due to the difficulties in availability of personnel and
18 teams took part in the
competition that involves moving and firing a field gun
and carriage with the weight equivalent to a small car.
It also includes a series of precision moves including
two wheel changes. Due to safety reasons the obstacles,
traditionally part of the event, have been removed from
The competition was once
part of the Royal Tournament with the objective to haul
a 2,000lb field gun and limber (ammunition case) along
an 85-yard course, fire 6 rounds and return in the
The first competition was
held on 28 August 1907. In 2001 HMS Collingwood set the
present record of 1 minute 18.88 seconds.
originated from an action during the Boer War in 1899
which prevented the British garrison town of Ladysmith
falling to the Boers. As Boer troops advanced an urgent
message was sent requesting that Naval field guns be
rushed to Ladysmith from HMS Powerful which was moored
more than 100 miles away at Durban.
The guns were transported
by train where a Naval Brigade of 280 men unloaded and
manhandled them to the front just in time to check the
advancing Boers. The town was besieged for four months
but held out until its relief in February 1900. The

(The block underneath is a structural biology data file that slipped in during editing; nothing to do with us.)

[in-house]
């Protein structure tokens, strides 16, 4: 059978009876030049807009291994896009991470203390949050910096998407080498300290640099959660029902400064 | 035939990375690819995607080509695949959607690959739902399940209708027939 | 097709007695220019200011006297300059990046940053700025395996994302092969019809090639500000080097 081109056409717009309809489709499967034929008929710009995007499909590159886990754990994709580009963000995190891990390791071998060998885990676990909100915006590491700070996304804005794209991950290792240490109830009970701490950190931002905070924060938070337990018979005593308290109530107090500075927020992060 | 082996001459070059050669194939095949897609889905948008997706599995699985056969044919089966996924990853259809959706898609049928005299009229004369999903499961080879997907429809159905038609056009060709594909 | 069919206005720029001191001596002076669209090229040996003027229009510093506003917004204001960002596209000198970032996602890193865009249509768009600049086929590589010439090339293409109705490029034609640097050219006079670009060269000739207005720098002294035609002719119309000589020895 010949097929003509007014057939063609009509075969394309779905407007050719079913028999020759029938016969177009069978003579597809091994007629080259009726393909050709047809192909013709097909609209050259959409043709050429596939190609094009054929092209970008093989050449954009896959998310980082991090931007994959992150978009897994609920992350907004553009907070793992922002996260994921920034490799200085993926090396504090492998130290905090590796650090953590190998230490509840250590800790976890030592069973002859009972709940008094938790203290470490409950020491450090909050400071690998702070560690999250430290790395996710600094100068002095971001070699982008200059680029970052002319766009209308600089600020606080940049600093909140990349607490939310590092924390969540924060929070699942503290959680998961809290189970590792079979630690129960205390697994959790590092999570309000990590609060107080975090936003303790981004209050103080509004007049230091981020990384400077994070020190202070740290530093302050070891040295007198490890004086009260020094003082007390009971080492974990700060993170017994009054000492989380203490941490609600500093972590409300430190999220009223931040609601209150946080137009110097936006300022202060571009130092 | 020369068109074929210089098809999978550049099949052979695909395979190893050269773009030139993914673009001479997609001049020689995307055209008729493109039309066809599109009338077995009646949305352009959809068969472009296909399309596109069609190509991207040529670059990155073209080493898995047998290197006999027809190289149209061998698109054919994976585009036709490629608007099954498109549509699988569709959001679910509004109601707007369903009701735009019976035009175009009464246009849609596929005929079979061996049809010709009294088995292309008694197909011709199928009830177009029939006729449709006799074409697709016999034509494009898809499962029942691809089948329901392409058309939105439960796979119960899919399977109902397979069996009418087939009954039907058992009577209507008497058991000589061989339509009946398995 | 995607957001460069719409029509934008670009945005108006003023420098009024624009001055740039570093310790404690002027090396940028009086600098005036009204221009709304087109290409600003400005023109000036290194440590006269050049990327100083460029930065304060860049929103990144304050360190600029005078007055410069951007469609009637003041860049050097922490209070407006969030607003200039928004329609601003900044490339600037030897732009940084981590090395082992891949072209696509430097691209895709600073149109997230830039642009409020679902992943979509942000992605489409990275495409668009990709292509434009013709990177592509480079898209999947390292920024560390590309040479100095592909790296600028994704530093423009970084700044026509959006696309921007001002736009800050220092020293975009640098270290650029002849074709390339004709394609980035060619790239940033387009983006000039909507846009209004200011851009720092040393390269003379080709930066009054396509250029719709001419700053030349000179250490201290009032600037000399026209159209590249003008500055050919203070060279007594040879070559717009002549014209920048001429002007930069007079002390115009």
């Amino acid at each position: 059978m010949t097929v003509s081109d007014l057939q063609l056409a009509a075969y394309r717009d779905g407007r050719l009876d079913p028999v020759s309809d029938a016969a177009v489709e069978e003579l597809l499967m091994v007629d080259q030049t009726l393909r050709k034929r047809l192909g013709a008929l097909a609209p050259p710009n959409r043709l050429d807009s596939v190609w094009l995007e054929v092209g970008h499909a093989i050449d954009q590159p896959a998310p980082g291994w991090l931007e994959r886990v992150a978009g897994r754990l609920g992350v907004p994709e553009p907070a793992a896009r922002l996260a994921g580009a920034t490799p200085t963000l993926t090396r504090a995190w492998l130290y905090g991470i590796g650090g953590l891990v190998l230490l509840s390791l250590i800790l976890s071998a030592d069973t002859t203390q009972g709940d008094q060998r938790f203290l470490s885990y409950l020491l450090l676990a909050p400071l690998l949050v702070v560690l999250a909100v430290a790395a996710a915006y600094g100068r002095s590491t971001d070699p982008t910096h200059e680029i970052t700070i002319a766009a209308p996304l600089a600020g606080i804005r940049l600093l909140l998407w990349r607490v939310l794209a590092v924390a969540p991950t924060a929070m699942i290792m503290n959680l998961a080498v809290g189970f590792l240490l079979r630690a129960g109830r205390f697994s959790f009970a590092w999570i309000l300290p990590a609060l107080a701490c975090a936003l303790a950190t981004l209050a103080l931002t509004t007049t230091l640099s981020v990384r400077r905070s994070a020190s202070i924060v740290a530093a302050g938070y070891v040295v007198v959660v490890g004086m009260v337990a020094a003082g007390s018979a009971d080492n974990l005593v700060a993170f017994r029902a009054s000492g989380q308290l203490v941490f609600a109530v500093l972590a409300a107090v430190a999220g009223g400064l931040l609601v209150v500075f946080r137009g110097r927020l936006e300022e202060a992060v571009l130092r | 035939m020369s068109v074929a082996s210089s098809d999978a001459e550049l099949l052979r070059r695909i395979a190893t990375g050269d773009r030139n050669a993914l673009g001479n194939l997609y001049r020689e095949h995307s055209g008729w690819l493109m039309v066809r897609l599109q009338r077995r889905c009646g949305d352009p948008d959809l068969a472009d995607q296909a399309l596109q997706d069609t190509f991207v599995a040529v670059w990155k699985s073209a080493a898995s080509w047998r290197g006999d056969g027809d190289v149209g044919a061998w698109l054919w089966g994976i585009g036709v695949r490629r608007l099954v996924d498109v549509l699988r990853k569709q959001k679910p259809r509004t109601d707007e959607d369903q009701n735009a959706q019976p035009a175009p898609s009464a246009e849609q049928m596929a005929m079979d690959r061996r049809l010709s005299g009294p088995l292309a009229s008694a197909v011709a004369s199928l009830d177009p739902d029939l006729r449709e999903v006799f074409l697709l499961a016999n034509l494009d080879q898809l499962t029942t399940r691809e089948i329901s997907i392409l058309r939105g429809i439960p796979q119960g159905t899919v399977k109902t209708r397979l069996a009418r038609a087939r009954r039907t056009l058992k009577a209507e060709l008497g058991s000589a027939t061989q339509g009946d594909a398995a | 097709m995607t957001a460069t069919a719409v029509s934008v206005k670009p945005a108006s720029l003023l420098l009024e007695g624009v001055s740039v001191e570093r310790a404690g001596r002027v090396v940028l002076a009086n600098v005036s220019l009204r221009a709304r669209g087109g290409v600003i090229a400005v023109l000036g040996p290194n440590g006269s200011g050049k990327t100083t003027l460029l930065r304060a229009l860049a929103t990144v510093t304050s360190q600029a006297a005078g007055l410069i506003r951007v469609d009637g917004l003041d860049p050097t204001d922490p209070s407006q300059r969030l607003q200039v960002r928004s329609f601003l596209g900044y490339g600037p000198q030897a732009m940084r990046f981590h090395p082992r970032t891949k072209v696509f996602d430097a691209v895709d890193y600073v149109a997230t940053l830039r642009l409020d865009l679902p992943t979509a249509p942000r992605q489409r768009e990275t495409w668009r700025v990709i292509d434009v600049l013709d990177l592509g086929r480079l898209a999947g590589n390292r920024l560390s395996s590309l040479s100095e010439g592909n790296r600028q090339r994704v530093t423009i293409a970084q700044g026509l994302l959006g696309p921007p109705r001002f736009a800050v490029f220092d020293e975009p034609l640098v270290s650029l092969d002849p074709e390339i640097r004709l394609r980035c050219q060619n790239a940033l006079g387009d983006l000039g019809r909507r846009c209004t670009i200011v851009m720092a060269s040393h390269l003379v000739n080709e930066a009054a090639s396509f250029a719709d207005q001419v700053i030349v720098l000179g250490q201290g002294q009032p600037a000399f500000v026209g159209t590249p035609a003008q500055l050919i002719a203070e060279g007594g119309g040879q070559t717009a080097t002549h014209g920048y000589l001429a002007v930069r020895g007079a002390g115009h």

feat caught the public imagination and the tournament
The final results of the
Filed Gun Competition were as follows:
1st - 7th Air
Assault Battalion REME
2nd - HMS Collingwood A crew
3rd - HMS Heron
4th - HMS Caledonia
5th - HM Naval Base Portsmouth
6th - HM Naval Base Devonport
Though the strength and
stamina of the Forces' crews in the Field Gun
Competition wowed the thousands of spectators who had
travelled from far and wide to HMS Collingwood to
witness this spectacle, an action packed day of
activities were also on offer.
Further attractions at
this year's event were the Raiders Parachute Display
Team who opened the day by literally falling from the
sky in an outstanding display of courage. Other key
events included the displays by the Honda Imps motorbike
team, Goshawks Gymnasts, Tigers Motorcyclists, together
with the Royal Marines Band and the Volunteer Cadet
Corps' very own Field Gun Competition.
With a wide variety of
other stalls, attractions and side-shows, it is hoped
that Collingwood will again be able to make generous
contributions to charities within the local community.